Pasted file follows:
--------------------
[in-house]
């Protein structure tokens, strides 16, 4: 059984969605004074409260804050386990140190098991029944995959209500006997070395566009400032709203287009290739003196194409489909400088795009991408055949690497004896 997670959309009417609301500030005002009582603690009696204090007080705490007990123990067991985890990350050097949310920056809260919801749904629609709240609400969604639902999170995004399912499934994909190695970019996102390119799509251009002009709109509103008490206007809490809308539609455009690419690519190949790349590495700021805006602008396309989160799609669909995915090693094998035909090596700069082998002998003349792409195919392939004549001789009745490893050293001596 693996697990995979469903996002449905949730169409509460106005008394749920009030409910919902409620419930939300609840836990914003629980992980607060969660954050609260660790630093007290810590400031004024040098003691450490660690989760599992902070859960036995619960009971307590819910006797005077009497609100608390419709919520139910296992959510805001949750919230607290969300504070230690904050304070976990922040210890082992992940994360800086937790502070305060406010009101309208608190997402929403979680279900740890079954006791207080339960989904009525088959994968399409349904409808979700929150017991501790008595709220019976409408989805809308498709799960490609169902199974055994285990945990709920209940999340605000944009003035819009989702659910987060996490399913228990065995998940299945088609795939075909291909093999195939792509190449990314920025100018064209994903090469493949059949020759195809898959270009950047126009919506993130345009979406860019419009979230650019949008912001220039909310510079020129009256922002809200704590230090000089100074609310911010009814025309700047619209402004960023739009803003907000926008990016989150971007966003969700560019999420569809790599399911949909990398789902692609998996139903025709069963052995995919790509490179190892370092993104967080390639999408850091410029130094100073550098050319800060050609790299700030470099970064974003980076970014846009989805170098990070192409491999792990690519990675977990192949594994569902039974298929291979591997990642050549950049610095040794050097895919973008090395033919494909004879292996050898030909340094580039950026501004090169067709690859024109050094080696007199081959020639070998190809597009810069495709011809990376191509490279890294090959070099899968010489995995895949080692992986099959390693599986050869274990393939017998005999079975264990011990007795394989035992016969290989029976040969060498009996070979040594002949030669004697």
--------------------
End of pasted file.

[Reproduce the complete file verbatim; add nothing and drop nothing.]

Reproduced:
[in-house]
């Protein structure tokens, strides 16, 4: 059984969605004074409260804050386990140190098991029944995959209500006997070395566009400032709203287009290739003196194409489909400088795009991408055949690497004896 997670959309009417609301500030005002009582603690009696204090007080705490007990123990067991985890990350050097949310920056809260919801749904629609709240609400969604639902999170995004399912499934994909190695970019996102390119799509251009002009709109509103008490206007809490809308539609455009690419690519190949790349590495700021805006602008396309989160799609669909995915090693094998035909090596700069082998002998003349792409195919392939004549001789009745490893050293001596 693996697990995979469903996002449905949730169409509460106005008394749920009030409910919902409620419930939300609840836990914003629980992980607060969660954050609260660790630093007290810590400031004024040098003691450490660690989760599992902070859960036995619960009971307590819910006797005077009497609100608390419709919520139910296992959510805001949750919230607290969300504070230690904050304070976990922040210890082992992940994360800086937790502070305060406010009101309208608190997402929403979680279900740890079954006791207080339960989904009525088959994968399409349904409808979700929150017991501790008595709220019976409408989805809308498709799960490609169902199974055994285990945990709920209940999340605000944009003035819009989702659910987060996490399913228990065995998940299945088609795939075909291909093999195939792509190449990314920025100018064209994903090469493949059949020759195809898959270009950047126009919506993130345009979406860019419009979230650019949008912001220039909310510079020129009256922002809200704590230090000089100074609310911010009814025309700047619209402004960023739009803003907000926008990016989150971007966003969700560019999420569809790599399911949909990398789902692609998996139903025709069963052995995919790509490179190892370092993104967080390639999408850091410029130094100073550098050319800060050609790299700030470099970064974003980076970014846009989805170098990070192409491999792990690519990675977990192949594994569902039974298929291979591997990642050549950049610095040794050097895919973008090395033919494909004879292996050898030909340094580039950026501004090169067709690859024109050094080696007199081959020639070998190809597009810069495709011809990376191509490279890294090959070099899968010489995995895949080692992986099959390693599986050869274990393939017998005999079975264990011990007795394989035992016969290989029976040969060498009996070979040594002949030669004697």